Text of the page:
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Consumer Focus: Winter Car Maintenance
Image of car and a person covered in snow

Winter Car Maintenance

Have you been too busy to get your car ready for the winter? Or perhaps you didn't know that special preparations were required? Either way, this article is for you. Here are some easy steps to "winterizing" your vehicle and saving money by performing some of these tasks yourself.

For those of you in the Sunbelt where snow and ice are not an issue, here are some tips on how to keep your car in good shape in a warmer climate.


Image of a person in the hood of a car throwing parts outPreparing Your Car for Winter

Before the cold weather strikes, here are some helpful tips to get your car in gear and ready to go.

  • Get engine problems such as stalling corrected at a good repair shop. Cold weather tends to make existing problems like stalling worse.
  • Make sure your heater and defroster are in good working order.
  • Put a bottle of de-icer in your gas tank once a month to keep moisture from freezing in the fuel line. Keeping your tank full also helps keep this moisture from forming.
  • If your climate is harsh, consider purchasing rubber-clad winter windshield wiper blades to fight ice build up.
  • Stock up on windshield washer fluid. When snow and ice melt, the dirty water splashes onto your windshield. So, you may need more washer fluid than usual to keep your windshield clean.
  • If you get stuck in the snow, worn tires will be of little use. Inspect your tires for problems like bulges and uneven wear. If your tires are wearing unevenly, they may need to be rotated or balanced.
  • Check your tire pressure once a month. Consult your owners manual to see what tire pressure is recommended. This is usually expressed in pounds per square inch (psi). Then, purchase an inexpensive gauge to see if your tires are under or overinflated.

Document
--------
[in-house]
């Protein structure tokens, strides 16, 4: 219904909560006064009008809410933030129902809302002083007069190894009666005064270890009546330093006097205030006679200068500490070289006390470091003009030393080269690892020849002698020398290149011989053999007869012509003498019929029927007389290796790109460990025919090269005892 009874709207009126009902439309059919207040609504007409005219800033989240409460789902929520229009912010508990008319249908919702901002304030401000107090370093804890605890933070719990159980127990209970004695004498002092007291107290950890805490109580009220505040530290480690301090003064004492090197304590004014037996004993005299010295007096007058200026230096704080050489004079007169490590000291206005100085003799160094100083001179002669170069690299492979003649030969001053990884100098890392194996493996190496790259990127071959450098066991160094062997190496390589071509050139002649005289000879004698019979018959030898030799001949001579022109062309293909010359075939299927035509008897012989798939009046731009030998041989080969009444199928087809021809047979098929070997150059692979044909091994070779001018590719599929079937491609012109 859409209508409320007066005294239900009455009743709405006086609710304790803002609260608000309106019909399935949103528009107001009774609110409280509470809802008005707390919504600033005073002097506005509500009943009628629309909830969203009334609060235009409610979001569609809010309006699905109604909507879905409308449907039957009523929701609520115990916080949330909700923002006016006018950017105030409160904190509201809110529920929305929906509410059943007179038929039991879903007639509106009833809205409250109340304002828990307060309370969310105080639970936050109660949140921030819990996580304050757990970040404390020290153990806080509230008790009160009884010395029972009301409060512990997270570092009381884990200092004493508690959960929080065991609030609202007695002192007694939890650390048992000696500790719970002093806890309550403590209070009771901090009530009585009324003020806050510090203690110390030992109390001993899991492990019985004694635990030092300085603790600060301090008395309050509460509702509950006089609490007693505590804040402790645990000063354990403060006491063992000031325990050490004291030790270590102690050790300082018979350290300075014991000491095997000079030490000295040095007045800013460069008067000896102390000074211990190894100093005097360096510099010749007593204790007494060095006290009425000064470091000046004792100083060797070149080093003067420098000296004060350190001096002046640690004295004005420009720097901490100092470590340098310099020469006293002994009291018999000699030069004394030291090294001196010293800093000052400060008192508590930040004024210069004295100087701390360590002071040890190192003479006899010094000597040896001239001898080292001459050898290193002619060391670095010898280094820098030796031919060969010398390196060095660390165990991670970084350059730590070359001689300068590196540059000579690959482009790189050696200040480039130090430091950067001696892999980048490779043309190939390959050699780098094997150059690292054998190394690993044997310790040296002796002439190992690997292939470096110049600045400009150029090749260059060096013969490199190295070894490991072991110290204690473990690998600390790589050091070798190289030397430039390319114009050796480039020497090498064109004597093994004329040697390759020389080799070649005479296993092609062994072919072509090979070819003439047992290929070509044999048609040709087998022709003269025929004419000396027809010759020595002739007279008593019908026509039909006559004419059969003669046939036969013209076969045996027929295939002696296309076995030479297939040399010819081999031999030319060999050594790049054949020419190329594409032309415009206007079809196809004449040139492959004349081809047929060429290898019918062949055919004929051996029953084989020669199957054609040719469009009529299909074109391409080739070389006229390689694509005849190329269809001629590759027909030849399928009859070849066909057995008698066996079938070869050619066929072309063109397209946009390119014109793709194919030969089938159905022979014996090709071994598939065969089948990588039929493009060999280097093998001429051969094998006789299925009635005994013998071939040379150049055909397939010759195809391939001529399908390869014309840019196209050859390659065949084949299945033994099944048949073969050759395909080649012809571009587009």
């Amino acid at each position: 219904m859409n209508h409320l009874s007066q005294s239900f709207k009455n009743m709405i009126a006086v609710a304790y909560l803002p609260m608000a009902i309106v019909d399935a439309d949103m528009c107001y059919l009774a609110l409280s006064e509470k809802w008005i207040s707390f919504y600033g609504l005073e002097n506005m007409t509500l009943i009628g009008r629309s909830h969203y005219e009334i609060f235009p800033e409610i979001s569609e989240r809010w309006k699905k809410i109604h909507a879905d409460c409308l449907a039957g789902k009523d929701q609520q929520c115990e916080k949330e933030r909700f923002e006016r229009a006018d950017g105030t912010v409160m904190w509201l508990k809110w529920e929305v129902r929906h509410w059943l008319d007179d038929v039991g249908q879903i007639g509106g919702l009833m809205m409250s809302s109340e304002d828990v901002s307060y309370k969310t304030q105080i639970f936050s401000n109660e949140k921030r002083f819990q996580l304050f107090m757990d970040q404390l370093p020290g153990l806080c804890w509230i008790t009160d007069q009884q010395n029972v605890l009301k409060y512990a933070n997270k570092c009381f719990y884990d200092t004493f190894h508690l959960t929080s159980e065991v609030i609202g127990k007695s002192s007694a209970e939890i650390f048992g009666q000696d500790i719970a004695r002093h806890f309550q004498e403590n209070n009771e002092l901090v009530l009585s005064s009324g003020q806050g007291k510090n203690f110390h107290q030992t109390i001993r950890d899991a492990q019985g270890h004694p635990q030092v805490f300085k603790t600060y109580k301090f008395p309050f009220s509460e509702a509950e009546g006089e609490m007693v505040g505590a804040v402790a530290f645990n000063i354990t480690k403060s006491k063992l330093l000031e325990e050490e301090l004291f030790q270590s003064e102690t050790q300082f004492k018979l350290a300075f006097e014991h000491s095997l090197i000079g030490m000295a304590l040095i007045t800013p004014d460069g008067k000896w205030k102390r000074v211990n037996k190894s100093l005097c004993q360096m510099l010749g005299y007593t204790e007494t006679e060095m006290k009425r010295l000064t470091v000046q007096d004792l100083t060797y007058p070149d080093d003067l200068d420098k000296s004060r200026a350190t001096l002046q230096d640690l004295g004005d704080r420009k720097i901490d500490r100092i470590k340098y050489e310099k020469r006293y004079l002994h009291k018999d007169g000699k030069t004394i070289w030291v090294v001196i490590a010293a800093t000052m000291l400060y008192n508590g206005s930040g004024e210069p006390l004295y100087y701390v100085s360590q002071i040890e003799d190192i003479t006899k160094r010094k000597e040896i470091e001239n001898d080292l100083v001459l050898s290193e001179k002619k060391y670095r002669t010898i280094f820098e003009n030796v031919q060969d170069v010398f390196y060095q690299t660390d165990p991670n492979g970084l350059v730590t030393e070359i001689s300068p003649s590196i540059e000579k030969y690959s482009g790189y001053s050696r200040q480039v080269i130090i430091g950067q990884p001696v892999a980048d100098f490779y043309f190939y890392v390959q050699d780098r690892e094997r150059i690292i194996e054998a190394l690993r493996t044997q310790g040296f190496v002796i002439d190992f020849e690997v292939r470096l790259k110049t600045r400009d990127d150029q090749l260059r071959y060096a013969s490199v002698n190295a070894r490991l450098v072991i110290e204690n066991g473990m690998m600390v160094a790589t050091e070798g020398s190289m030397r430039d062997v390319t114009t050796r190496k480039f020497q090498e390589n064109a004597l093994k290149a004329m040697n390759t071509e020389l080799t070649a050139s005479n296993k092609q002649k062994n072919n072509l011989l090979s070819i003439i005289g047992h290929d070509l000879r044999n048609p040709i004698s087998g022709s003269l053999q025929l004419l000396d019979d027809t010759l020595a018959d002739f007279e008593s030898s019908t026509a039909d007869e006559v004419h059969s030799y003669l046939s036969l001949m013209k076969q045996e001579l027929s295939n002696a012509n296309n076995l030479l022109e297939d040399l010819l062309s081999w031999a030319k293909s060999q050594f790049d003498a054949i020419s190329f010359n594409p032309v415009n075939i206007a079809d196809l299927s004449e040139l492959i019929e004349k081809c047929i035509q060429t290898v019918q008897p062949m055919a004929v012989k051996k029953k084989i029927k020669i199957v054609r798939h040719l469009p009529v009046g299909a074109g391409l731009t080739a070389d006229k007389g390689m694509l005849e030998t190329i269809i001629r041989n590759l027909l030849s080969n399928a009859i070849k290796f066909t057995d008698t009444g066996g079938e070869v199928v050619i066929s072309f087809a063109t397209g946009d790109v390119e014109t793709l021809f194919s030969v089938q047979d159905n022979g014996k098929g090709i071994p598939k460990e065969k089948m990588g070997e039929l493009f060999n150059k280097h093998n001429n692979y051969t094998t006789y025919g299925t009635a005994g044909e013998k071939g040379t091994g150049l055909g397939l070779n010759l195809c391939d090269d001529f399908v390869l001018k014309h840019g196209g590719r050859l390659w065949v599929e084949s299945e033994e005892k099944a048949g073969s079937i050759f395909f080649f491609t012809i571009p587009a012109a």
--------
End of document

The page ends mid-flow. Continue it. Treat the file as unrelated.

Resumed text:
Image of a man driving in the snow

Pack an Emergency Kit

Be prepared for unexpected snow and ice with an emergency kit. You should also make sure you have a way to keep warm in your car, in case your car breaks down, or the weather is too bad to drive in.

Your kit should include:

  • An ice scraper
  • Gloves
  • Boots
  • Blankets
  • Flares
  • A snow shovel
  • Sand or kitty litter (for traction in case you get stuck)
  • Tire chains
  • A flashlight
  • A spare tire
  • A jack
  • Spare bulbs and fuses, especially for your emergency flashers
  • A cellular phone
  • Water and high energy snacks, such as granola bars


Image of a female mechanic

Tasks You Can Perform Yourself

We promised you at the beginning that you could save money by performing some of these tasks yourself. To recap, here are the tasks you can perform:

  • Put de-icer in your gas tank
  • Purchase and install winter windshield wipers
  • Inspect your tires
  • Check your tire pressure
  • Keep your windshield washer reservoir full

The following tasks, however, are probably best left to a professional.

  • Fixing engine problems, such as stalling
  • Making sure your heater and defroster are in good working order
  • Rotating and balancing your tires


Other Resources

This is just a brief overview. For more information, check out these resources:


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